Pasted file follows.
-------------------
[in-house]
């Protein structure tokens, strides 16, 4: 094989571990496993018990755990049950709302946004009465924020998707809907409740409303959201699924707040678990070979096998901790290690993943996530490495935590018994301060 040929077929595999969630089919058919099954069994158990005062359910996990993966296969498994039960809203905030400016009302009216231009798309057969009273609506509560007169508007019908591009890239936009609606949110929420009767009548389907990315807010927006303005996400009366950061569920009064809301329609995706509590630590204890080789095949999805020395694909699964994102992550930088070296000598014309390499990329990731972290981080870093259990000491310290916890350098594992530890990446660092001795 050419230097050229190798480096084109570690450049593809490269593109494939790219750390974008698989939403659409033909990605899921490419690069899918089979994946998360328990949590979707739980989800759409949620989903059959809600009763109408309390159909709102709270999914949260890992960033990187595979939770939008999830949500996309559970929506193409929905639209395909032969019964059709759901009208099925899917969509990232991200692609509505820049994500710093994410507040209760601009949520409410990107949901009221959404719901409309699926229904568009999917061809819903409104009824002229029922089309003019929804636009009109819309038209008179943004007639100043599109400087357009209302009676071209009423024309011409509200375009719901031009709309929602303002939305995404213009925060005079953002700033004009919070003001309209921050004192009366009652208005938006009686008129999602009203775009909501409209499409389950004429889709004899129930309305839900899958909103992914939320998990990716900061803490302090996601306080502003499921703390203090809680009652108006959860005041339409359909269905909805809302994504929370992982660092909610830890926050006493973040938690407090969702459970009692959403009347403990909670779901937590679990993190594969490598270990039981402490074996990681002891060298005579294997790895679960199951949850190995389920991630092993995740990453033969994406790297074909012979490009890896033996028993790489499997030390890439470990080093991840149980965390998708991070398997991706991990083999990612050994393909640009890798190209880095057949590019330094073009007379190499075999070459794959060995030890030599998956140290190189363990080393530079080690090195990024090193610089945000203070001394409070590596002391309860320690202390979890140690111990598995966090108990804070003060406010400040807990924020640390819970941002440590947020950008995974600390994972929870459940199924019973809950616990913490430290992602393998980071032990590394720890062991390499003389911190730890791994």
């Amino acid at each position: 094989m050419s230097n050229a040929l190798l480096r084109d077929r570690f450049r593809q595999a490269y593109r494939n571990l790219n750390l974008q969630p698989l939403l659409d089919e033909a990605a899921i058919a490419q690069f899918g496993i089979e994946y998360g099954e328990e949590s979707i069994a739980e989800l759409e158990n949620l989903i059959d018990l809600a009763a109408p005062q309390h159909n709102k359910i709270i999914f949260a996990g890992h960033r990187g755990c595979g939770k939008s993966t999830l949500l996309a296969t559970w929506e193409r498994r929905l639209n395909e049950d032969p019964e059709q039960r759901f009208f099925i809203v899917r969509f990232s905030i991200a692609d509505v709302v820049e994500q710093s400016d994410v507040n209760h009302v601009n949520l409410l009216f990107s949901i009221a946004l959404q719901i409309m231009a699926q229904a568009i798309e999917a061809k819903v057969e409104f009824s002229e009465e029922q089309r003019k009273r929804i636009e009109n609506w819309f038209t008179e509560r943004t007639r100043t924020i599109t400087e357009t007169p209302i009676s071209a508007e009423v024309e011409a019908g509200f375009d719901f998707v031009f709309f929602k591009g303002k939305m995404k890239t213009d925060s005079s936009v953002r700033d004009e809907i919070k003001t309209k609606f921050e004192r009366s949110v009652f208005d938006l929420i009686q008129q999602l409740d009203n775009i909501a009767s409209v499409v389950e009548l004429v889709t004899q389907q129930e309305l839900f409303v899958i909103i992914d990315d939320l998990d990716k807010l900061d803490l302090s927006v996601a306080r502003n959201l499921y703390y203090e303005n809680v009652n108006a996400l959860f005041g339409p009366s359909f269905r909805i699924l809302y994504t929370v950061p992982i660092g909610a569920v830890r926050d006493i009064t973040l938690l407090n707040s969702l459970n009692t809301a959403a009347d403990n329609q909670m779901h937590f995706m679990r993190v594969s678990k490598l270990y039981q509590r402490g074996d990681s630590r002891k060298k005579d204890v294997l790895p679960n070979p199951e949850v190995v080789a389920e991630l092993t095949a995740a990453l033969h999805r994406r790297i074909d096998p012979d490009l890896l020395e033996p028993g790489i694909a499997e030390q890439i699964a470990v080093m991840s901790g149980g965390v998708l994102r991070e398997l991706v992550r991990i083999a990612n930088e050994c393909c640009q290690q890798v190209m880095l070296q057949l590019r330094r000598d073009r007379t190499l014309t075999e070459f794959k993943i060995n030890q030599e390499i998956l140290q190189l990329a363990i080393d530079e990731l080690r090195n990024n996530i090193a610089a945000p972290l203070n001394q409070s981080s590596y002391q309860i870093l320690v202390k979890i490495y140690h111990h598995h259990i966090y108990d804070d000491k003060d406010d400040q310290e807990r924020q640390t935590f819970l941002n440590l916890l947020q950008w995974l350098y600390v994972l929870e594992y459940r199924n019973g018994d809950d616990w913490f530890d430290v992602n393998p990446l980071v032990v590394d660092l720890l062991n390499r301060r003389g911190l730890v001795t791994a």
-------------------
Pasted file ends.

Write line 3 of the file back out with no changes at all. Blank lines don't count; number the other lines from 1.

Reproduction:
């Amino acid at each position: 094989m050419s230097n050229a040929l190798l480096r084109d077929r570690f450049r593809q595999a490269y593109r494939n571990l790219n750390l974008q969630p698989l939403l659409d089919e033909a990605a899921i058919a490419q690069f899918g496993i089979e994946y998360g099954e328990e949590s979707i069994a739980e989800l759409e158990n949620l989903i059959d018990l809600a009763a109408p005062q309390h159909n709102k359910i709270i999914f949260a996990g890992h960033r990187g755990c595979g939770k939008s993966t999830l949500l996309a296969t559970w929506e193409r498994r929905l639209n395909e049950d032969p019964e059709q039960r759901f009208f099925i809203v899917r969509f990232s905030i991200a692609d509505v709302v820049e994500q710093s400016d994410v507040n209760h009302v601009n949520l409410l009216f990107s949901i009221a946004l959404q719901i409309m231009a699926q229904a568009i798309e999917a061809k819903v057969e409104f009824s002229e009465e029922q089309r003019k009273r929804i636009e009109n609506w819309f038209t008179e509560r943004t007639r100043t924020i599109t400087e357009t007169p209302i009676s071209a508007e009423v024309e011409a019908g509200f375009d719901f998707v031009f709309f929602k591009g303002k939305m995404k890239t213009d925060s005079s936009v953002r700033d004009e809907i919070k003001t309209k609606f921050e004192r009366s949110v009652f208005d938006l929420i009686q008129q999602l409740d009203n775009i909501a009767s409209v499409v389950e009548l004429v889709t004899q389907q129930e309305l839900f409303v899958i909103i992914d990315d939320l998990d990716k807010l900061d803490l302090s927006v996601a306080r502003n959201l499921y703390y203090e303005n809680v009652n108006a996400l959860f005041g339409p009366s359909f269905r909805i699924l809302y994504t929370v950061p992982i660092g909610a569920v830890r926050d006493i009064t973040l938690l407090n707040s969702l459970n009692t809301a959403a009347d403990n329609q909670m779901h937590f995706m679990r993190v594969s678990k490598l270990y039981q509590r402490g074996d990681s630590r002891k060298k005579d204890v294997l790895p679960n070979p199951e949850v190995v080789a389920e991630l092993t095949a995740a990453l033969h999805r994406r790297i074909d096998p012979d490009l890896l020395e033996p028993g790489i694909a499997e030390q890439i699964a470990v080093m991840s901790g149980g965390v998708l994102r991070e398997l991706v992550r991990i083999a990612n930088e050994c393909c640009q290690q890798v190209m880095l070296q057949l590019r330094r000598d073009r007379t190499l014309t075999e070459f794959k993943i060995n030890q030599e390499i998956l140290q190189l990329a363990i080393d530079e990731l080690r090195n990024n996530i090193a610089a945000p972290l203070n001394q409070s981080s590596y002391q309860i870093l320690v202390k979890i490495y140690h111990h598995h259990i966090y108990d804070d000491k003060d406010d400040q310290e807990r924020q640390t935590f819970l941002n440590l916890l947020q950008w995974l350098y600390v994972l929870e594992y459940r199924n019973g018994d809950d616990w913490f530890d430290v992602n393998p990446l980071v032990v590394d660092l720890l062991n390499r301060r003389g911190l730890v001795t791994a």